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Issue 22, 2013
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3D structures of liquid-phase GaIn alloy embedded in PDMS with freeze casting

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Abstract

Liquid phase electronic circuits are created by freeze casting gallium–indium (GaIn) alloys, such as eutectic gallium–indium (EGaIn), and encapsulating these frozen components within an elastomer. These metal alloys are liquid at room temperature, and can be cast using either injection or a vacuum to fill a PDMS mold and placing the mold in a freezer. Once solidified, a GaIn alloy segment can be manipulated, altered, or bonded to other circuit elements. A stretchable circuit can be fabricated by placing frozen components onto an elastomer substrate, which can be either patterned or flat, and sealing with an additional layer of elastomer. Circuits produced in this fashion are soft, stretchable, and can have complex 3D channel geometries. In contrast, current fabrication techniques, including needle injection, mask deposition, and microcontact printing, are limited to 2D planar designs. Additionally, freeze casting fabrication can create closed loops, multi-terminal circuits with branching features, and large area geometries.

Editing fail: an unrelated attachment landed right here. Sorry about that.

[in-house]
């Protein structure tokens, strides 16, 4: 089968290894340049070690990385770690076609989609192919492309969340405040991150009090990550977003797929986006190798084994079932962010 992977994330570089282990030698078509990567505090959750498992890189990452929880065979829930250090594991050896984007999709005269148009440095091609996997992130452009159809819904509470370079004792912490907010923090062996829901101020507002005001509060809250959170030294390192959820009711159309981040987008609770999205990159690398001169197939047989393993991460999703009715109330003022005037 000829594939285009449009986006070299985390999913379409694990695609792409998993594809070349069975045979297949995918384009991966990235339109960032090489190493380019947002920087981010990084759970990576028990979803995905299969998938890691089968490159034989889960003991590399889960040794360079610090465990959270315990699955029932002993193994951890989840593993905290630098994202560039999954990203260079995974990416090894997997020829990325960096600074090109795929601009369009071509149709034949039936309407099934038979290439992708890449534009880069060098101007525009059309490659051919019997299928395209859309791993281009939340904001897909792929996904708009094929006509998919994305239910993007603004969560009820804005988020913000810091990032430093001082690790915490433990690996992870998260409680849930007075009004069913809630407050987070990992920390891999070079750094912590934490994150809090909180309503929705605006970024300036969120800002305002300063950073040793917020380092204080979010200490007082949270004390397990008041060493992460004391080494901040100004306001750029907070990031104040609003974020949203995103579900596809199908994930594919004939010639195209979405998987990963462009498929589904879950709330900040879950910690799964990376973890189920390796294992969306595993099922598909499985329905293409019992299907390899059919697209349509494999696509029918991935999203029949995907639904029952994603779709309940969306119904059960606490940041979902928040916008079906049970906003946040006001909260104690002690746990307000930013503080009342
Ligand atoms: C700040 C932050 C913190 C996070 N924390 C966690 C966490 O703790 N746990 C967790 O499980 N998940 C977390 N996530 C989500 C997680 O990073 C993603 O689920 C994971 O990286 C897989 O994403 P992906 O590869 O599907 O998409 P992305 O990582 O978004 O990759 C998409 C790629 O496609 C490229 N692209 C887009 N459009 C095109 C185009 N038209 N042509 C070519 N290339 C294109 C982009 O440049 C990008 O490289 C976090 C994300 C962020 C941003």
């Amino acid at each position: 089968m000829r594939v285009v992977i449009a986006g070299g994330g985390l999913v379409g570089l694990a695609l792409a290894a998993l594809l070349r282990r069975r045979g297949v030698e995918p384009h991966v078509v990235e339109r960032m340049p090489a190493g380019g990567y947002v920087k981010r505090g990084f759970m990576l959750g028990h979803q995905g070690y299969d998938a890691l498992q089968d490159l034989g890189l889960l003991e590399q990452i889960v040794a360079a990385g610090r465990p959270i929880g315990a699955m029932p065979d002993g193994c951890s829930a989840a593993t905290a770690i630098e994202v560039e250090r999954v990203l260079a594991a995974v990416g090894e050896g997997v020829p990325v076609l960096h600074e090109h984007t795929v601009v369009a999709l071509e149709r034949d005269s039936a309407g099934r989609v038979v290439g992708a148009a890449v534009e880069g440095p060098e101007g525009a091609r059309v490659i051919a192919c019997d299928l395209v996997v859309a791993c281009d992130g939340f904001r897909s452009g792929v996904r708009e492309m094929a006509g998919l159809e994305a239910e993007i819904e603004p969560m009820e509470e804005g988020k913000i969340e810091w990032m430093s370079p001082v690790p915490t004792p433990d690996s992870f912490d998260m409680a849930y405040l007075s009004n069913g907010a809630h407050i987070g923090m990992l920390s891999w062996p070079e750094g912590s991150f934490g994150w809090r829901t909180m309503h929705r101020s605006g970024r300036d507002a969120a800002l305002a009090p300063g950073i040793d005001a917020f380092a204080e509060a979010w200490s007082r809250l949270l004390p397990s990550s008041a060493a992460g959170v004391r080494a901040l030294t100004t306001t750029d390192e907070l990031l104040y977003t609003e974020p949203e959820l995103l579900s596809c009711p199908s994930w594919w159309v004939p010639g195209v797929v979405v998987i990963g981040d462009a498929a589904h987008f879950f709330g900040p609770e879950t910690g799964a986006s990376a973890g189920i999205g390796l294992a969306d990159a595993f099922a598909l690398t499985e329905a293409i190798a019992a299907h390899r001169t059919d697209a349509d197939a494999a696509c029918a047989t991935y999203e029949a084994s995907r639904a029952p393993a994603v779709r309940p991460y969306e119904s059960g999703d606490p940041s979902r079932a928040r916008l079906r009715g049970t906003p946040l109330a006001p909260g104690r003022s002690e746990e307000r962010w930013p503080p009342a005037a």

Graphical abstract: 3D structures of liquid-phase GaIn alloy embedded in PDMS with freeze casting

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Article information


Submitted
12 Jul 2013
Accepted
03 Sep 2013
First published
05 Sep 2013

Lab Chip, 2013,13, 4442-4450
Article type
Paper

3D structures of liquid-phase GaIn alloy embedded in PDMS with freeze casting

A. Fassler and C. Majidi, Lab Chip, 2013, 13, 4442
DOI: 10.1039/C3LC50833A

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